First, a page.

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ON THE great passenger steamer, due to depart New York for Buenos Aires at midnight, there was the usual last-minute bustle and commotion. Visitors from shore shoved confusedly to see their friends off, telegraph boys in cocked caps dashed through the lounges shouting names, trunks and flowers were carried past, and inquisitive children ran up and down the companionways, the orchestra playing imperturbably on deck all the while. As I was standing a bit apart from this hubbub, talking on the promenade deck with an acquaintance of mine, two or three flashbulbs flared near us — apparently the press had been quickly interviewing and photographing some celebrity just before we sailed. My friend glanced over and smiled. “That’s a rare bird you’ve got on board — that’s Czentovic.” I must have received this news with a rather blank look, for he went on to explain, “Mirko Czentovic, the world chess champion. He’s crisscrossed America from coast to coast playing tournaments and is now off to Argentina for fresh triumphs.”
In fact I now recalled this young world champion and even some details of his meteoric career; my friend, a more assiduous reader of newspapers than I, was able to add a number of anecdotes. About a year previously Czentovic had overnight entered the ranks of the greatest masters of the art of chess, such as Alekhine, Capablanca, Tartakower, Lasker, and Bogoljubov. Not since the appearance of the seven-year-old prodigy Reshevsky at the New York chess tournament of 1922 had the penetration of a complete unknown into that circle of luminaries caused such a wide sensation. For Czentovic’s intellectual traits certainly did not seem to promise a dazzling career. It soon emerged that, chess champion or not, in private Czentovic was unable to write a correctly spelled sentence in any language, and, as one of his irritated peers gibed, “his ignorance was just as absolute in every other area.”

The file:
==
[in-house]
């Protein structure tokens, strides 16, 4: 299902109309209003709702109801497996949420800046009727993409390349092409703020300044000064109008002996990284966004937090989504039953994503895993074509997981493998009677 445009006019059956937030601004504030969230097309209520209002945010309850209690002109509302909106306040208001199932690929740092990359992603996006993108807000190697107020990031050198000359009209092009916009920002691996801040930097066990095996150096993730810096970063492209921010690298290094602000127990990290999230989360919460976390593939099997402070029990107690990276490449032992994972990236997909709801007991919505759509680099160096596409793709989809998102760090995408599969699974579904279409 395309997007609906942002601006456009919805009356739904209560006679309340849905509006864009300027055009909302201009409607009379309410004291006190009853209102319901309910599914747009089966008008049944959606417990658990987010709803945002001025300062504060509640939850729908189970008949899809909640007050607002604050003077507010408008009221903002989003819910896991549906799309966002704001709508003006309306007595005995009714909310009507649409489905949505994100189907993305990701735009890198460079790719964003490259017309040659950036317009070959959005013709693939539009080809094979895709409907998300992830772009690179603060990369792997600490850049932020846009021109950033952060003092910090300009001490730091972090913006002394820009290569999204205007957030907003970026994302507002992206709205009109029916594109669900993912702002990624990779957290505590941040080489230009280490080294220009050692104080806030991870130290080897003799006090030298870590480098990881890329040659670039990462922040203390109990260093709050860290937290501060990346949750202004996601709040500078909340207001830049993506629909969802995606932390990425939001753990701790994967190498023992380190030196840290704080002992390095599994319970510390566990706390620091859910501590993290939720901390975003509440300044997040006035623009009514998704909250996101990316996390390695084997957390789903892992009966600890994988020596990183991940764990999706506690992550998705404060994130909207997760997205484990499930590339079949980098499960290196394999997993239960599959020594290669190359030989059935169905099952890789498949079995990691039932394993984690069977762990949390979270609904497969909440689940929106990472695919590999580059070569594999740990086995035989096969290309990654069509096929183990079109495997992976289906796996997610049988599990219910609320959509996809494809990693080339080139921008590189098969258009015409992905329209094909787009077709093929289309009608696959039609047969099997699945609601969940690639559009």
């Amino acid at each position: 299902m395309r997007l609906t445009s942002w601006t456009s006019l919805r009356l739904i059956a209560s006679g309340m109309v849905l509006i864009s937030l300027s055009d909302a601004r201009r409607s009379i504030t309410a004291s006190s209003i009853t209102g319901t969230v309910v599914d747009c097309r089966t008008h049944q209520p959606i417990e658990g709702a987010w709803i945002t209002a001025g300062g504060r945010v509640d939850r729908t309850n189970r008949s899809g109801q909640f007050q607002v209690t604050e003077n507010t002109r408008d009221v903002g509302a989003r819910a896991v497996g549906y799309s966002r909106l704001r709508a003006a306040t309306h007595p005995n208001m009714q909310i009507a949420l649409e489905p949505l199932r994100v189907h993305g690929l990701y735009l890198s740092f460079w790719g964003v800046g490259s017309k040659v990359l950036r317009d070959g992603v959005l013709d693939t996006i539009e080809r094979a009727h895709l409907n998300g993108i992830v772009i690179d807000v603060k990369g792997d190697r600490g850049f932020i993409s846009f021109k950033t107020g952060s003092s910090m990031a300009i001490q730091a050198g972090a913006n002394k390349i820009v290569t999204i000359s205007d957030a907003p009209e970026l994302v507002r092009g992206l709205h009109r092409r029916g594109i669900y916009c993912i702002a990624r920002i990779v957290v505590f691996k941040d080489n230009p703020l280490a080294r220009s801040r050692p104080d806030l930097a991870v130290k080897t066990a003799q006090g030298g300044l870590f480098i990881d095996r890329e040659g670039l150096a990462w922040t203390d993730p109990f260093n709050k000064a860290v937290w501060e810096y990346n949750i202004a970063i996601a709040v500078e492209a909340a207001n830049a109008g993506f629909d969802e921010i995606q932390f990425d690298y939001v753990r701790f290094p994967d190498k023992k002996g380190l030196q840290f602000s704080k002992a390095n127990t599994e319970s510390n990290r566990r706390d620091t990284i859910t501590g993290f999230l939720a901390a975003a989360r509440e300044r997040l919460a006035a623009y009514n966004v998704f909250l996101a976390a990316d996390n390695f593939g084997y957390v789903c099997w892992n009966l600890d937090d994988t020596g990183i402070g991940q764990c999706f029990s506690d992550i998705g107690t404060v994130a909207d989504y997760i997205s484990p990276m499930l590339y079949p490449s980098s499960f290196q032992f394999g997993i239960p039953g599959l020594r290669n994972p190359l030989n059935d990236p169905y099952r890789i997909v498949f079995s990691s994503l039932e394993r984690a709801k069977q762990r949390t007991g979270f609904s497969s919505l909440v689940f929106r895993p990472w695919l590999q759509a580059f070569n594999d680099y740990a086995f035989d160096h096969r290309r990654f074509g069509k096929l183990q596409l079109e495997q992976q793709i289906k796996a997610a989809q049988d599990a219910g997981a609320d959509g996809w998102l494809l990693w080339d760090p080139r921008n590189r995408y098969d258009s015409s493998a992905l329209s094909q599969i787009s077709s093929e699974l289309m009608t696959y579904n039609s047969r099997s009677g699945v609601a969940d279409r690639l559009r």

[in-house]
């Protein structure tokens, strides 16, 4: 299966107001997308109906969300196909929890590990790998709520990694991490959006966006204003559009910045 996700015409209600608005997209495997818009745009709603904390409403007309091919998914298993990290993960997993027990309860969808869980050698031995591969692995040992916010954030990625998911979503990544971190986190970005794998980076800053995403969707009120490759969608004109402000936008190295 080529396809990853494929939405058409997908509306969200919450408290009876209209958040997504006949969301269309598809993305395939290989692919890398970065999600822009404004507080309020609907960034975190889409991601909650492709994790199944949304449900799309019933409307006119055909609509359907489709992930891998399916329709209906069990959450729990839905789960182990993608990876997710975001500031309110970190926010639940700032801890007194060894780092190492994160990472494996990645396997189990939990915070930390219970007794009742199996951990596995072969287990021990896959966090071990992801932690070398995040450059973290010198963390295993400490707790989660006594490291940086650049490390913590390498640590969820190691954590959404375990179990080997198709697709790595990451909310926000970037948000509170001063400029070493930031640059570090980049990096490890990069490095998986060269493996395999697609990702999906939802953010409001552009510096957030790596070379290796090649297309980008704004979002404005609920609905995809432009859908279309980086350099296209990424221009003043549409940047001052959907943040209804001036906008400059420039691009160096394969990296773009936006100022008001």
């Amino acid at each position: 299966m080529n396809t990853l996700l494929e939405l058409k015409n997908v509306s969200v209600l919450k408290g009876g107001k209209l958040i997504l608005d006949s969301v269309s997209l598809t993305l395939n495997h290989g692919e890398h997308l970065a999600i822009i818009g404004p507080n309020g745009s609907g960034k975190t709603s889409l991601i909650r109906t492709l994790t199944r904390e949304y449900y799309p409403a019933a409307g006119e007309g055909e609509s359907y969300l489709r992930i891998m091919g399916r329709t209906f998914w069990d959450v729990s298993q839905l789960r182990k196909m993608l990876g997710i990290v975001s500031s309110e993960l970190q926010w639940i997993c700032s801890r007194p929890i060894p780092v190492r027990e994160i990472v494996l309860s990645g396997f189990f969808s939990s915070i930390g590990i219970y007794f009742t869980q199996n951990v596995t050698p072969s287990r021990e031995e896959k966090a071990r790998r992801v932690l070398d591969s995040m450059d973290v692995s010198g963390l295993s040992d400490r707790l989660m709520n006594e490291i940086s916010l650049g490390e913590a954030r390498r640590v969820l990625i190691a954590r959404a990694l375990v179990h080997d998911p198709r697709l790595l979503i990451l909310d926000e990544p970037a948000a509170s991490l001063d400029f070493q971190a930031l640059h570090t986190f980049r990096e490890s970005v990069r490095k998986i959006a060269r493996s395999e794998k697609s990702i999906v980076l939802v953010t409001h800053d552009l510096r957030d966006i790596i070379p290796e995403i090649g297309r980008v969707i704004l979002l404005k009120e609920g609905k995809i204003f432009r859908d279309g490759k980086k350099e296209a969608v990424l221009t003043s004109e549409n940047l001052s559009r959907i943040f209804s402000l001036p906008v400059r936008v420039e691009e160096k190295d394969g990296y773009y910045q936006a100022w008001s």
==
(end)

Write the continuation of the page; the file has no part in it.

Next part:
Czentovic’s father, a penniless Yugoslavian Danube bargeman, had been killed in his tiny boat when it was crushed one night by a grain steamer in a remote area; the twelve-year-old boy had then been taken in by the local parson out of pity. The good reverend coached him at home, doing his level best to make up for what the lumpish, taciturn, broad-browed boy was unable to learn at the village school.
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